# Orbital question(elliptical vs circular orbit)

1. Sep 2, 2008

### t4chan

are there two points or one in an elliptical orbit where the speed is equal to the speed of a circular orbit at the same radius? if so what is the expression for this point?

Thank you

2. Sep 14, 2008

### t4chan

Hi again,

After I picking up a pencil and paper, I was able to find the 2 points where the instantaneous speed are equal in elliptical and circular orbit at the same radius, it is actually right at the perigee and apogee in the orbit ( see the diagram below). In addition, I have find expression for elliptical an circular orbital speed; which are:

V= SQR( GM/ R) - Circular orbit

V= SQR(GM *( (2/R)-(1/a) ) ) Elliptical orbit

Now, I have a doubt, how do I express these to these two velocity in terms of these point( same instantaneous speed at perigee and apogee at that point?) because when I set them both to be equal each, it actually cancelled out.

Any ideas?

Alex

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3. Sep 14, 2008

### Jonathan Scott

If this is a homework question, please take it to the homework and coursework area.

In a circular orbit, the speed is the same all the way round, but in an elliptical orbit, the speed is NOT the same at perigee and apogee (those are the points of maximum and minimum speed), so if that's what you're saying, you've got something wrong.

4. Sep 14, 2008

### t4chan

yes, you are right that about the speed in elliptical orbit. But from the attached diagram, the speed of the two intersection points between elliptical and circular orbit should be the same( i.e at the point of V and the opposite point of it). then if that is true, a expression of these points in terms of velocity should be able to derive.

I hope I have made the question clear
( I shouldn't use the word of perigee and apogee, sorry)

5. Sep 14, 2008

### Jonathan Scott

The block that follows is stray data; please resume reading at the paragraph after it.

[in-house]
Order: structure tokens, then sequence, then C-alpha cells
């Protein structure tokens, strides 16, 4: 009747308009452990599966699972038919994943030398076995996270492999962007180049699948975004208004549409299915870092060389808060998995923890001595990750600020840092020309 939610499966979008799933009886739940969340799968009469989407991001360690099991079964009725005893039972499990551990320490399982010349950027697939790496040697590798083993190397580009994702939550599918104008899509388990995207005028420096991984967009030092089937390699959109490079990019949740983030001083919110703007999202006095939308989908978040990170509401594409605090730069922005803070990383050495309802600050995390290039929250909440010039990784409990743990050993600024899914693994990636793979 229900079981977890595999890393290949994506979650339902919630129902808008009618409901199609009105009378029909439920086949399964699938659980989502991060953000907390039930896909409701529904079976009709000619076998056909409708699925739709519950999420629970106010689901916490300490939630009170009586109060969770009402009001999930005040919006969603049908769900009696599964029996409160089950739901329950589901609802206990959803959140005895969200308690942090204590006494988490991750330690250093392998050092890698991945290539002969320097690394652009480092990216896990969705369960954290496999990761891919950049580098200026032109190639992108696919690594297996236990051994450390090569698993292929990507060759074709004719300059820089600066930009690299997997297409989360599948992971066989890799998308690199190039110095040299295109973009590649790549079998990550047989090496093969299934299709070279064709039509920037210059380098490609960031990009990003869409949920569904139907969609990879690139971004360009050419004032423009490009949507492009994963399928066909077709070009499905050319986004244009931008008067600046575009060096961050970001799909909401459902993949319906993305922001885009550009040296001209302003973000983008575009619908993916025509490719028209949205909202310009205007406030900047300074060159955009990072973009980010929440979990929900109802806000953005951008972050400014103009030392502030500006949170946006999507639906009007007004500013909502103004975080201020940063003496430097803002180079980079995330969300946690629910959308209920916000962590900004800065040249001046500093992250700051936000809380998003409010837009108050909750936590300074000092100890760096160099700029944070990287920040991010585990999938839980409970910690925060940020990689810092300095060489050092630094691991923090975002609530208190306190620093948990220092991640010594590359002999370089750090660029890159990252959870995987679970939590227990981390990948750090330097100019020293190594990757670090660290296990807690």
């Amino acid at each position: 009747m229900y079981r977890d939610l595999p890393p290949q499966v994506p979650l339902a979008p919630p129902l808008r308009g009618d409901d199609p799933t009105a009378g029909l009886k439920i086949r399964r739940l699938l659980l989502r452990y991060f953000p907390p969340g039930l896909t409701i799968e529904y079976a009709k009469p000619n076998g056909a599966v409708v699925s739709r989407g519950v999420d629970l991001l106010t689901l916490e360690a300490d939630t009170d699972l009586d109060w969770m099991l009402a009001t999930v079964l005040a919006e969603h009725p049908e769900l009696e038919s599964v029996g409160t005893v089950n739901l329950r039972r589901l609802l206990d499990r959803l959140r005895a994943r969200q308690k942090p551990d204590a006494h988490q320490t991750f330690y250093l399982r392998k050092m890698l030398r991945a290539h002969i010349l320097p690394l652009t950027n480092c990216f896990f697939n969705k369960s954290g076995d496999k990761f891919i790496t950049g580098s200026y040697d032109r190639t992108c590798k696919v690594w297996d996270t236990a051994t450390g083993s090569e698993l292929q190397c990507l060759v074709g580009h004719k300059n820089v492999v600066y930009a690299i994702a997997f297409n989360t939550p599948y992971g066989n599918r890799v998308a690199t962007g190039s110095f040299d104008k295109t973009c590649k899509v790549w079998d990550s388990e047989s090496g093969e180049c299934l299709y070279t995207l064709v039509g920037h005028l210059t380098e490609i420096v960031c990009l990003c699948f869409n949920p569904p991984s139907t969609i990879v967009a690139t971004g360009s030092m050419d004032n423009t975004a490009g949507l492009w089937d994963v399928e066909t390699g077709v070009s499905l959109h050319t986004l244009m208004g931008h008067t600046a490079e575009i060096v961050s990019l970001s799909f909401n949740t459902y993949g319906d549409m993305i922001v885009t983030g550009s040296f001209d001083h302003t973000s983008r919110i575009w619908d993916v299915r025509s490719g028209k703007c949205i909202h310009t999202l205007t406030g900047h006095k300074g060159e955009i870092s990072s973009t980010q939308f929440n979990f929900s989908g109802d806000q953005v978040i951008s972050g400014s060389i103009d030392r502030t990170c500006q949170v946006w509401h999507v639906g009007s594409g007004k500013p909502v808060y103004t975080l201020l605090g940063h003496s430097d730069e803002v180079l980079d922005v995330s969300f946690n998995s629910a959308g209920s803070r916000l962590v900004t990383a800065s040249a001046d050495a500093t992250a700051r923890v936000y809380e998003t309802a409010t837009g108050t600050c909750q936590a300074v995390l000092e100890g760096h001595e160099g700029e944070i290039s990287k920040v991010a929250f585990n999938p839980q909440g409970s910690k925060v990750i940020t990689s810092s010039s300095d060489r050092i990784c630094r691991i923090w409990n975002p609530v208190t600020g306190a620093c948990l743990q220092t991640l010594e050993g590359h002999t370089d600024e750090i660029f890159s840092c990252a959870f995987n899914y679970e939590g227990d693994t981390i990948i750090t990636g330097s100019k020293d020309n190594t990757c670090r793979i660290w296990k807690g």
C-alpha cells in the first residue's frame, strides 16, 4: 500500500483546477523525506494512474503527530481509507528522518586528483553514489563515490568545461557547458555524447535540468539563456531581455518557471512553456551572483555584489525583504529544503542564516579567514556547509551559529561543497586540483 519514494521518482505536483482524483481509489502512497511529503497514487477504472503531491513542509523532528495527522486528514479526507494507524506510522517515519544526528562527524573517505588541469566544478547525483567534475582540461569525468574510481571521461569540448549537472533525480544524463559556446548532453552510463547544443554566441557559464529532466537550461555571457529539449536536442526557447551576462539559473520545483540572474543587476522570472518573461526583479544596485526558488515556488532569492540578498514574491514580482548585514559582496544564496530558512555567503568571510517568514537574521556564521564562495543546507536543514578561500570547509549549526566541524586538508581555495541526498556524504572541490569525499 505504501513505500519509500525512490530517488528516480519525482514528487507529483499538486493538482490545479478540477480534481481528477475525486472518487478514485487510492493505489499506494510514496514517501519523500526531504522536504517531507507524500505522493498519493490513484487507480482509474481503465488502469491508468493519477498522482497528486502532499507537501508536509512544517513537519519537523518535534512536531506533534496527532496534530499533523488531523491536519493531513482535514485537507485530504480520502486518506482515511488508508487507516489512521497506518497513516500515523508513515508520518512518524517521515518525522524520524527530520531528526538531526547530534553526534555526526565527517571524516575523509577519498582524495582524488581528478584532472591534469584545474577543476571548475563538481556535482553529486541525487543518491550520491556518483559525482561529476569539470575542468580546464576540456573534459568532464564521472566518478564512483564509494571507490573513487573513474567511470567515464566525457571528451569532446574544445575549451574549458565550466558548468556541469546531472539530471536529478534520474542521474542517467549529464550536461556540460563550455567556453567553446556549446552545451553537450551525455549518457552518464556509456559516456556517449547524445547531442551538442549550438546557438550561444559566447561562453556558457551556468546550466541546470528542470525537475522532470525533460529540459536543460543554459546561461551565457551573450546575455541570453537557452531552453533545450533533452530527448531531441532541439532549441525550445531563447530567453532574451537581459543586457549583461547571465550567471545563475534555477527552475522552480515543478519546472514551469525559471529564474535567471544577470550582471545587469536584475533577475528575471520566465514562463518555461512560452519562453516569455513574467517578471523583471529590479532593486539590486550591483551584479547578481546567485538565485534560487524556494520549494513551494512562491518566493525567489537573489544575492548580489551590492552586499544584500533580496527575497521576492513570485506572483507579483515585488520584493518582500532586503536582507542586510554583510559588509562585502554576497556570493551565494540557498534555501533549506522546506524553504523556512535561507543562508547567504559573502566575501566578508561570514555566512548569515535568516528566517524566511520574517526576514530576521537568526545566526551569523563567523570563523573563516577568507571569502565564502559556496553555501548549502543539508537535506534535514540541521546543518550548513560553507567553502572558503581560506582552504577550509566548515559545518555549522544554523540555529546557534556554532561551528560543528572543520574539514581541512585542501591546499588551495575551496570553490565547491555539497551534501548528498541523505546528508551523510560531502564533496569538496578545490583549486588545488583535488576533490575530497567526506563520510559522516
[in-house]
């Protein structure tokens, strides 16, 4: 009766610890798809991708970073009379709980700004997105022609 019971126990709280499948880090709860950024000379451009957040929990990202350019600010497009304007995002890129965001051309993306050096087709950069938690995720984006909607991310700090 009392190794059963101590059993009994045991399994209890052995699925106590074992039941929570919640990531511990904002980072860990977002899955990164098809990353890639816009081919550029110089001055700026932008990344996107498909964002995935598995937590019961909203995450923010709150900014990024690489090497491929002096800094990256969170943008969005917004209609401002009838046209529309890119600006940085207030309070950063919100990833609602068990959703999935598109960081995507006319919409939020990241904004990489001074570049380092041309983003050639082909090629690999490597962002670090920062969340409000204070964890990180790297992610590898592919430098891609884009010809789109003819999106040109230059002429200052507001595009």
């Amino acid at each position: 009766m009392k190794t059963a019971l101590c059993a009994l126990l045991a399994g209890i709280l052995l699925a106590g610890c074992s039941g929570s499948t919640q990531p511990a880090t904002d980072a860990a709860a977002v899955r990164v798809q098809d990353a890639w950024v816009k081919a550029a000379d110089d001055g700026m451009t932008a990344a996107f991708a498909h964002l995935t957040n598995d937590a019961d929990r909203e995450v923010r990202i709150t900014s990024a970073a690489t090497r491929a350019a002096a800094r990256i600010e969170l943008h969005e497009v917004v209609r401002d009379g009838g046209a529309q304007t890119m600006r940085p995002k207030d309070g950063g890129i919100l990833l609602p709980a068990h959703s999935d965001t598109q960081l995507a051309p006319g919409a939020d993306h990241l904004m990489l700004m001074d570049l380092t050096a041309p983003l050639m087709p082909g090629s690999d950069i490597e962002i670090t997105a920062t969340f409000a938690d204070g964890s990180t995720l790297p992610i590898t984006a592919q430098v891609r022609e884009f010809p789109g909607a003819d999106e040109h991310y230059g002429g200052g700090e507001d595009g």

Nope, still doesn't make sense. Lowest point of orbit is fastest, highest is slowest.

6. Sep 14, 2008

### cesiumfrog

Of course so (although obviously or by ODE uniqueness theorems the direction will differ), because at one apex the eccentric orbit is too fast and at the other it is too slow (IVT). Your diagram is a bit funny though, since your example circle isn't even centred upon the same point that the ellipse is orbiting.

7. Sep 14, 2008

### t4chan

ok, I think I got it. so there are two different points in the diagram that have the same speed. Each of the points(i.e perigee and apogee) has a corresponding speed in elliptical and circular orbit. The lowest points of orbit is fastest , and the highest of the orbit is slowest.

Now, I hope I have made my statement right, please allow me to ask this question again: does the statement apply to the attached diagram that for both circular and elliptical orbit have the same speed in the lowest and highest orbit?

8. Sep 15, 2008

Staff Emeritus
Why are you plotting position vs. time as opposed to speed vs. time? The latter plot is the one where it's easy to see that there must be at least two positions where the speeds are the same.

9. Sep 15, 2008

### Janus

Staff Emeritus
Here this might help. It shows both orbits with the focus of the orbits aligned. Where the orbits cross is where the instantaneous orbital speed will be equal for both.

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